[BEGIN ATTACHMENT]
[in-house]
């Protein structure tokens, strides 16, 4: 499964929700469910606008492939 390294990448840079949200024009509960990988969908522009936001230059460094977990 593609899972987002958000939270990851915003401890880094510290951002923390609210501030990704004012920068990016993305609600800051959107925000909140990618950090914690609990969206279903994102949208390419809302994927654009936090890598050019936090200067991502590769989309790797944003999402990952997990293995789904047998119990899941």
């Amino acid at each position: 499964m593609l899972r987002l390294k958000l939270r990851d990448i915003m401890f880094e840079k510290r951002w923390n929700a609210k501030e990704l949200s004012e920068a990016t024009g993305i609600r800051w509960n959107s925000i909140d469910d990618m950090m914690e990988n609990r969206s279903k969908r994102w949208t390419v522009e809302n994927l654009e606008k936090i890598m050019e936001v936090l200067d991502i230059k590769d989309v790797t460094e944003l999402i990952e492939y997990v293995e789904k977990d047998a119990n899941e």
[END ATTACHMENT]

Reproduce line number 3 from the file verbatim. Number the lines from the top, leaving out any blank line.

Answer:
């Amino acid at each position: 499964m593609l899972r987002l390294k958000l939270r990851d990448i915003m401890f880094e840079k510290r951002w923390n929700a609210k501030e990704l949200s004012e920068a990016t024009g993305i609600r800051w509960n959107s925000i909140d469910d990618m950090m914690e990988n609990r969206s279903k969908r994102w949208t390419v522009e809302n994927l654009e606008k936090i890598m050019e936001v936090l200067d991502i230059k590769d989309v790797t460094e944003l999402i990952e492939y997990v293995e789904k977990d047998a119990n899941e």